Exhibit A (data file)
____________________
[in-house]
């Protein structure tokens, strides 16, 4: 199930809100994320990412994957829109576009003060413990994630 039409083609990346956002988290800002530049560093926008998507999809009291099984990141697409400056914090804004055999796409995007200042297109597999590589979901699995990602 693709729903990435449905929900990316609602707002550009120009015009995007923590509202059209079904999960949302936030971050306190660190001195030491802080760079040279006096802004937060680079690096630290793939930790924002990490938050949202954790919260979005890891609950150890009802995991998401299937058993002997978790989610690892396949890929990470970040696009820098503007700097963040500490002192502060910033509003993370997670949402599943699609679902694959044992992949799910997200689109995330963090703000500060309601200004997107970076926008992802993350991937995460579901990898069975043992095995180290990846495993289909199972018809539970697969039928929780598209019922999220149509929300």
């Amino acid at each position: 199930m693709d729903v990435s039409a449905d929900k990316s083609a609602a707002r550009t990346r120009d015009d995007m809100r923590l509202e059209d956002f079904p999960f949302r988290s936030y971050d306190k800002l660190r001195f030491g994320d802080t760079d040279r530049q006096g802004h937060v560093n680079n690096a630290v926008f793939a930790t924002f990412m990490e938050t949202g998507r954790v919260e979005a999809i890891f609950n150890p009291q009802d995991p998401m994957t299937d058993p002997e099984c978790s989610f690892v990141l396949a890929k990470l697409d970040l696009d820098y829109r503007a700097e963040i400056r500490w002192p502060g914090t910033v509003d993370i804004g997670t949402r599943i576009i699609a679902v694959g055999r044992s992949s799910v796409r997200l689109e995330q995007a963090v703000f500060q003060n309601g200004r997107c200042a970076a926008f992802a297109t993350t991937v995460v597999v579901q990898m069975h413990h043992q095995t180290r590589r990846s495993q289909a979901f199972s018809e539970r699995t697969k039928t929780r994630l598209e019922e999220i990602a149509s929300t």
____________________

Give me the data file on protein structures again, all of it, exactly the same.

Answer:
[in-house]
């Protein structure tokens, strides 16, 4: 199930809100994320990412994957829109576009003060413990994630 039409083609990346956002988290800002530049560093926008998507999809009291099984990141697409400056914090804004055999796409995007200042297109597999590589979901699995990602 693709729903990435449905929900990316609602707002550009120009015009995007923590509202059209079904999960949302936030971050306190660190001195030491802080760079040279006096802004937060680079690096630290793939930790924002990490938050949202954790919260979005890891609950150890009802995991998401299937058993002997978790989610690892396949890929990470970040696009820098503007700097963040500490002192502060910033509003993370997670949402599943699609679902694959044992992949799910997200689109995330963090703000500060309601200004997107970076926008992802993350991937995460579901990898069975043992095995180290990846495993289909199972018809539970697969039928929780598209019922999220149509929300």
């Amino acid at each position: 199930m693709d729903v990435s039409a449905d929900k990316s083609a609602a707002r550009t990346r120009d015009d995007m809100r923590l509202e059209d956002f079904p999960f949302r988290s936030y971050d306190k800002l660190r001195f030491g994320d802080t760079d040279r530049q006096g802004h937060v560093n680079n690096a630290v926008f793939a930790t924002f990412m990490e938050t949202g998507r954790v919260e979005a999809i890891f609950n150890p009291q009802d995991p998401m994957t299937d058993p002997e099984c978790s989610f690892v990141l396949a890929k990470l697409d970040l696009d820098y829109r503007a700097e963040i400056r500490w002192p502060g914090t910033v509003d993370i804004g997670t949402r599943i576009i699609a679902v694959g055999r044992s992949s799910v796409r997200l689109e995330q995007a963090v703000f500060q003060n309601g200004r997107c200042a970076a926008f992802a297109t993350t991937v995460v597999v579901q990898m069975h413990h043992q095995t180290r590589r990846s495993q289909a979901f199972s018809e539970r699995t697969k039928t929780r994630l598209e019922e999220i990602a149509s929300t």